4. Niger-Congo: most of the languages of Africa, including Swahili and Zulu.
  5. Austronesian: Madagascar (near Africa), Hawaii, New Zealand,Asia (the Phillipines, Malaysia). These people got around!
Grimm's Law  

As an example of the kind of success the fathers of Indo-Eurpopean had in their reconstruction efforts, we cite Grimm's Law

First the subject matter: Grimm's Law is a about a historical sound change linking Proto-Indo-European with Germanic.

The effects of this sound change can thus directly be observed in Germanic languages like German, English, and Gothic (a dead language, but very important for historical linguists; see Indo-Eurpean tree above).

Here are the changes in table form:

    Grimm's Law
    PIE bh dh gh b d g p t k
    Germanic b d g p t k f th x (or h)
First we assume PIE had something like voiced aspirated stops. Sanskrit had them, Hindi still does, but they're pretty much gone elsewhere, and Grimm's Law was one of the first big steps.

This looks like a lot to remember. But something very regular is going on.

    Grimm's Law
    PIE Voiced Aspirated Stop Voiced Stop Voiceless Stop
    Germanic Voiced Stop Voiceless Stop Voiceless Fricative
In every case the location remains the same or close to it. The manner or voicing changes.

A mnemonic that helps. Think of a chain. Start with the voiced aspirates going to voiced stops: xh -> x. Now the voiced stops in Germanic are getting crowded and need somewhere to go. So they become voiceless. Now the voiceless stops in Germanic are crowded and they need somewhere to go. So they become fricatives. So what happens to the old Germanic fricatives? Well, there weren't any. THis is how they got their start. And the chain ends here.

Sanskrit is often conservative with respect to these changes, so often the simplest way to see evidence of the change is to compare a Sanskrit word with a Germanic cognate, and pretty much any Germanic language will do.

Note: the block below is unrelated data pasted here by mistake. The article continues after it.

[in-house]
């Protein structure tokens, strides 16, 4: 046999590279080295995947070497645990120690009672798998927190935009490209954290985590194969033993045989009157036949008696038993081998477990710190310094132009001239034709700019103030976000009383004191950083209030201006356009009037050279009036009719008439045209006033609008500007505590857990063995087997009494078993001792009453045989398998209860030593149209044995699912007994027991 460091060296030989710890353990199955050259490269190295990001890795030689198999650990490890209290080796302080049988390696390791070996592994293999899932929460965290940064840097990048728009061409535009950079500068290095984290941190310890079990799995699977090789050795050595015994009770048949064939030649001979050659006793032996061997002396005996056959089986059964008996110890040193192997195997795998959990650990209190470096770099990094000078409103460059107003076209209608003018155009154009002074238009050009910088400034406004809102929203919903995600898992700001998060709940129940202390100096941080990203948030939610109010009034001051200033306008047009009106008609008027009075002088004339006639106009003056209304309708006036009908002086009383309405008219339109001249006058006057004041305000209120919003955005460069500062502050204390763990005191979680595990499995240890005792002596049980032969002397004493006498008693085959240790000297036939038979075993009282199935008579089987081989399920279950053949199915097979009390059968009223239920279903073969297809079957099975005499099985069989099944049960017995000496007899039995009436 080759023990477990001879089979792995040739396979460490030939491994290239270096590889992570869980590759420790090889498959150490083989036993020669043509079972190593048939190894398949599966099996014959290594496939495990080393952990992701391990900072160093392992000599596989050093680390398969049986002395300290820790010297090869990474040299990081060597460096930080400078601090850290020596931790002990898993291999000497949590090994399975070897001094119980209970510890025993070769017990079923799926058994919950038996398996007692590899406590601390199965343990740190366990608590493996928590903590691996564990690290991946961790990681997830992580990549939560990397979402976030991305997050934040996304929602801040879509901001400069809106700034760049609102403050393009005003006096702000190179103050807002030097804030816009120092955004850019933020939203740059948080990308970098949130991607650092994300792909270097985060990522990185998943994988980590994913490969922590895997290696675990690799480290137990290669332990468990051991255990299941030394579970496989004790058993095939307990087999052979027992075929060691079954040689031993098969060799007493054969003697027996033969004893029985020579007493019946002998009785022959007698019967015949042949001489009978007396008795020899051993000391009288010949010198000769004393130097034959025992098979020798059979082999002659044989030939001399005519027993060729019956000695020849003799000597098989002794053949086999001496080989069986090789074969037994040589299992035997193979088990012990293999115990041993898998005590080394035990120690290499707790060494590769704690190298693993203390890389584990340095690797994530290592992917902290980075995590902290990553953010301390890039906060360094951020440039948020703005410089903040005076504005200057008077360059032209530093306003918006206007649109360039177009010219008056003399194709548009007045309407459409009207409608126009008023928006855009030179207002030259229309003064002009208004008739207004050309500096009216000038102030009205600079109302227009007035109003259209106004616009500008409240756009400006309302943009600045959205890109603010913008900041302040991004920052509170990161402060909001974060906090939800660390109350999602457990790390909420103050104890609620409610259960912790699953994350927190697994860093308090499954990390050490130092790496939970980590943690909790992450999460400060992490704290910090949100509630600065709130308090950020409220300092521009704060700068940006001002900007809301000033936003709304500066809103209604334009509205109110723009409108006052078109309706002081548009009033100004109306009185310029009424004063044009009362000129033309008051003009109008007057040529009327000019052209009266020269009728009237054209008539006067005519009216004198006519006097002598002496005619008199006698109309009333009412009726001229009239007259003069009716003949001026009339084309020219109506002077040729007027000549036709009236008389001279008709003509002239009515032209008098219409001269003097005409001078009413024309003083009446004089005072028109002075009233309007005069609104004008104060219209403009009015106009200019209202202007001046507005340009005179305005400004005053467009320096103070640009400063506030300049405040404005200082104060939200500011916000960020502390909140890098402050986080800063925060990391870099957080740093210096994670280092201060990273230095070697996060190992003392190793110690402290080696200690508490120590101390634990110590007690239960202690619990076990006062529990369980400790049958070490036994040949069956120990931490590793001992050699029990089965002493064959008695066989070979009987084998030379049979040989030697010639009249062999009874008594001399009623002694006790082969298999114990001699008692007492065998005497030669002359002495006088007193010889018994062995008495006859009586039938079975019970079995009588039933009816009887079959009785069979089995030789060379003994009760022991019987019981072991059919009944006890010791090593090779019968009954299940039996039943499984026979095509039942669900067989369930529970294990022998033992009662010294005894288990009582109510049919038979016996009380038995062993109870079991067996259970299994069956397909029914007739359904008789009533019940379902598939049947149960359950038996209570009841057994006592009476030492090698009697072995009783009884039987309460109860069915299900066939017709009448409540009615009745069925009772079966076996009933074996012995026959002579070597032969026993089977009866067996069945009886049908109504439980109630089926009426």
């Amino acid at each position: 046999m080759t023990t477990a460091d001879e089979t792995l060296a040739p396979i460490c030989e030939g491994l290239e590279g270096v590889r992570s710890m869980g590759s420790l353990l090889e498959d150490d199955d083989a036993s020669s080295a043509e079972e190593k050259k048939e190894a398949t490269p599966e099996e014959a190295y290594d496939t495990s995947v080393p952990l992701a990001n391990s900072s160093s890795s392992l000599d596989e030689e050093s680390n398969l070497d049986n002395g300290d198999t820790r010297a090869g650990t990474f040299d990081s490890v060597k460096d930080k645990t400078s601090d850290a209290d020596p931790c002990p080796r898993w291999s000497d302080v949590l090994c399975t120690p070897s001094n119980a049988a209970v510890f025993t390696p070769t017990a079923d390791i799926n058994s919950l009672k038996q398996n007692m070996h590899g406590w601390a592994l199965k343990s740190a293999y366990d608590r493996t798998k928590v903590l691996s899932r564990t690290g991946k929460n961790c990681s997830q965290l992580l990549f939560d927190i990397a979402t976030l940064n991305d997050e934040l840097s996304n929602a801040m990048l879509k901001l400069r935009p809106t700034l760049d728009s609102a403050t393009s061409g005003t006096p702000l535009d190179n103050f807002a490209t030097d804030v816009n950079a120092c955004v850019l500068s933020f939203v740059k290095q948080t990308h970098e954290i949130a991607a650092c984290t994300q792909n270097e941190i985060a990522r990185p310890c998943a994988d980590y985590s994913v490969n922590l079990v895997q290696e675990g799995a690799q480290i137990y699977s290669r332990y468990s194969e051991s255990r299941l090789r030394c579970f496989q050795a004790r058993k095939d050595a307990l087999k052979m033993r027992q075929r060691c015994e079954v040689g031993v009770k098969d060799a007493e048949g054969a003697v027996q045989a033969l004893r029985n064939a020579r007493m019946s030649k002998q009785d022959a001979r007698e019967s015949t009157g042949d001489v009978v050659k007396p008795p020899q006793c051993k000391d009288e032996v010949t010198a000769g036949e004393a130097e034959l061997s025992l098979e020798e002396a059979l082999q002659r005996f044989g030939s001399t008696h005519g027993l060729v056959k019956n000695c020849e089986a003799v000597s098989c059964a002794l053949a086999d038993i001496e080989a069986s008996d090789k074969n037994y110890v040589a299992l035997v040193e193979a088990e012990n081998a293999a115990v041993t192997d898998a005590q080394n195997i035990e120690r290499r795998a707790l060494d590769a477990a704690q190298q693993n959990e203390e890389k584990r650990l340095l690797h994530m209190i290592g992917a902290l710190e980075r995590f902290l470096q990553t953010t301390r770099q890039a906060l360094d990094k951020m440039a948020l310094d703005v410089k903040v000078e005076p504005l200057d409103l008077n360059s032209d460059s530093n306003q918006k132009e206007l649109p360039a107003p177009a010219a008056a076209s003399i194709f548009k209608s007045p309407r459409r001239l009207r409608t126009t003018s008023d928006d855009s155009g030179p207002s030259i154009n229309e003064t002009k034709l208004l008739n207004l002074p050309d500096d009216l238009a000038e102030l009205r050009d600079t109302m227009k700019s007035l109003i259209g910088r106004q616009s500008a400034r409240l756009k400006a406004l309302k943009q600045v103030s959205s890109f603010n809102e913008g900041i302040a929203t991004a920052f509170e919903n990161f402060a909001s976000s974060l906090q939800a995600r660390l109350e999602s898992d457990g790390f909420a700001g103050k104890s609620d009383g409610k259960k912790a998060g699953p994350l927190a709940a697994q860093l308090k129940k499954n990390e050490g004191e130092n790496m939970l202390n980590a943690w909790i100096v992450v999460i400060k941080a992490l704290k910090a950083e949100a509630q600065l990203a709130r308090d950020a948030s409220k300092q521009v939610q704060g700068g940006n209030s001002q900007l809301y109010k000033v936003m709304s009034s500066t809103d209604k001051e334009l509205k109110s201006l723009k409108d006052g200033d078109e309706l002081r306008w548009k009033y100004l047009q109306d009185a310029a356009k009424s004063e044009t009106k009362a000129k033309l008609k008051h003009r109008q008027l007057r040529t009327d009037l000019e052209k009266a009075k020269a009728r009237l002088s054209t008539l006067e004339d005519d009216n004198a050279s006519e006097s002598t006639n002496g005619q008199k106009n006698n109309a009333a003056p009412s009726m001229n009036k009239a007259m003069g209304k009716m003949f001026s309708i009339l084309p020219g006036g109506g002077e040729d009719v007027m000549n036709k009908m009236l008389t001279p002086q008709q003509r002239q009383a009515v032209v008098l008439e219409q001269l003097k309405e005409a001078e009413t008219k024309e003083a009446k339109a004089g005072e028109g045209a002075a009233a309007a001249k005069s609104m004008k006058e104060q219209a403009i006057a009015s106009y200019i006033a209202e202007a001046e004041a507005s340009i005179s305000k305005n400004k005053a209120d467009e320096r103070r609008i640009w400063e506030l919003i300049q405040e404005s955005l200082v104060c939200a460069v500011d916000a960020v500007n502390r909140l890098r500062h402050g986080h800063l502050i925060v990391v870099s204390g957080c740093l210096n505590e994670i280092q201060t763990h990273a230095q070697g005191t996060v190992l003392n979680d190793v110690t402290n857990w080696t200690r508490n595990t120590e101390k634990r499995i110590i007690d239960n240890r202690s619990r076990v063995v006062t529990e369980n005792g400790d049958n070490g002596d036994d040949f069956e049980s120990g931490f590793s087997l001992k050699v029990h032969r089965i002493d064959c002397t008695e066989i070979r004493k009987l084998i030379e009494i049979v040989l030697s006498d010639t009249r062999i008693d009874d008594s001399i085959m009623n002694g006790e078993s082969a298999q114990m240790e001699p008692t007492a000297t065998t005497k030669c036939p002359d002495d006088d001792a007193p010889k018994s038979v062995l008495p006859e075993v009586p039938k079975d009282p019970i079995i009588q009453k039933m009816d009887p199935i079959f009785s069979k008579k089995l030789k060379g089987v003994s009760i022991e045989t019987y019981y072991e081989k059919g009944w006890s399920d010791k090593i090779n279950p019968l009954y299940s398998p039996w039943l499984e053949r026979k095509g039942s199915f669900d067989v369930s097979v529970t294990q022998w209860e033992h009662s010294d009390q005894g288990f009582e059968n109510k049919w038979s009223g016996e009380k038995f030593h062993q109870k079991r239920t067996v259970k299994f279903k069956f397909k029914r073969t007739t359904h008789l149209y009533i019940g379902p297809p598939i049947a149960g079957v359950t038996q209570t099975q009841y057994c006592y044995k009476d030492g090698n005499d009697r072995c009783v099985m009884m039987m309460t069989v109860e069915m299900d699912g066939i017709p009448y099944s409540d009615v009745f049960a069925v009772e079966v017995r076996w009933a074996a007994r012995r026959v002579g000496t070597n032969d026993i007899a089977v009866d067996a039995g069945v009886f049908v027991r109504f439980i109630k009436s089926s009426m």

Grimm's Law
      bh -> b d -> t p -> f d -> t
    Sanskrit bhratar dva- pita padam
    Germanic brotar
    (Gothic)
    two
    (English)
    fadar
    (Gothic)
    fotu
    (Gothic)
    Meaning brother two father foot
Regularity
of Sound Changes
 

Historical sound changes are supposed to happen to every word.

By and large they do. One complication is borrowed words. Words borrowed into English after the Vowel shift don't shift.

Sometimes they have exceptions that get explained.

There are exceptions to Grimm's Law. We see one in the table above. The middle "t" of Sanskrit "bhratar" correspnds to a "d" in Gothic "brodar". But wait! "t" is supposed to go to "th". Exception!

This particular exception is quite systematic and has to do with stress. It later got explained by Karl Verner with a different Law (called Verner's Law, not our problem right now).

Sometimes there are outright exceptions. But surprisingly few.

Reconstruction
Practice
Problem
  Data
    "I" stands for a back unrounded vowel
    Yerington
    Paviotso (=YP)
    Northfork
    Monachi (=NM)
    Gloss
    mupi mupi "nose"
    tama tawa "tooth"
    piwI piwI "heart"
    sawa?pono sawa?pono "a feminine name"
    nImI nIwI "liver"
    tamano tawano "springtime"
    pahwa pahwa "aunt"
    kuma kuwa "husband"
    wowa?a wowa?a "Indians living to the west"
    mIhI mIhI "porcupine"
    noto noto "throat"
    tapa tape "sun"
    ?atapI ?atapI "jaw"
    papi?i papi?i "older brother"
    patI petI "daughter"
    nana nana "man"
    ?atI ?etI "bow" "gun"

Steps

  1. Find correspondence sets
  2. Posit proto sounds (using "majority rules"E, common sense when possible). Do this in two steps, the clear cases first, then the hard cases....
  3. Write down the sound change rules for each of the languages
  4. Reconstruct proto forms.

Correspondence sets:

    Yerington
    Paviotso (=YP)
    Northfork
    Monachi (=NM)
    Condition
    m w after vowel (a,I,u)
    m m elsewhere (initially)
    w w after back/front vowel
    consonant (h),initially
    p p  
    t t  
    s s  
    n n  
    h h medial only
    k k  
    ? ?  
    u u  
    i i  
    I I  
    o o  
    a e before t,#
    a a everywhere?

Reconstructed Sounds I

    Yerington
    Paviotso (=YP)
    Northfork
    Monachi (=NM)
    Proto
    m w  
    m m  
    w w  
    p p *p
    t t *t
    s s *s
    n n *n
    h h *h
    k k *k
    ? ? *?
    u u *u
    i i *i
    I I *I
    o o *o
    a e  
    a a  

Reconstructed Sounds II

    Yerington
    Paviotso (=YP)
    Northfork
    Monachi (=NM)
    Proto Rule
    m w *m NM: m -> w \ __ Vowel
    m m *m elsewhere
    w w *w  
    p p *p  
    t t *t  
    s s *s  
    n n *n  
    h h *h  
    k k *k  
    ? ? *?  
    u u *u  
    i i *i  
    I I *I  
    o o *o  
    a e *e YP: e -> a
    a a *a elsewhere
Reconstructed forms
    Yerington
    Paviotso (=YP)
    Northfork
    Monachi (=NM)
    ProtoForm
    mupi mupi *mupi
    tama tawa *tama
    piwI piwI *piwI
    sawa?pono sawa?pono *sawa?pono
    nImI nIwI *nImI
    tamano tawano t*amano
    pahwa pahwa *pahwa
    kuma kuwa *kuma
    wowa?a wowa?a *wowa?a
    mIhI mIhI *mIhI
    noto noto *noto
    tapa tape *tape
    ?atapI ?atapI *?atapI
    papi?i papi?i *papi?i
    patI petI *petI
    nana nana *nana
    ?atI ?etI *?etI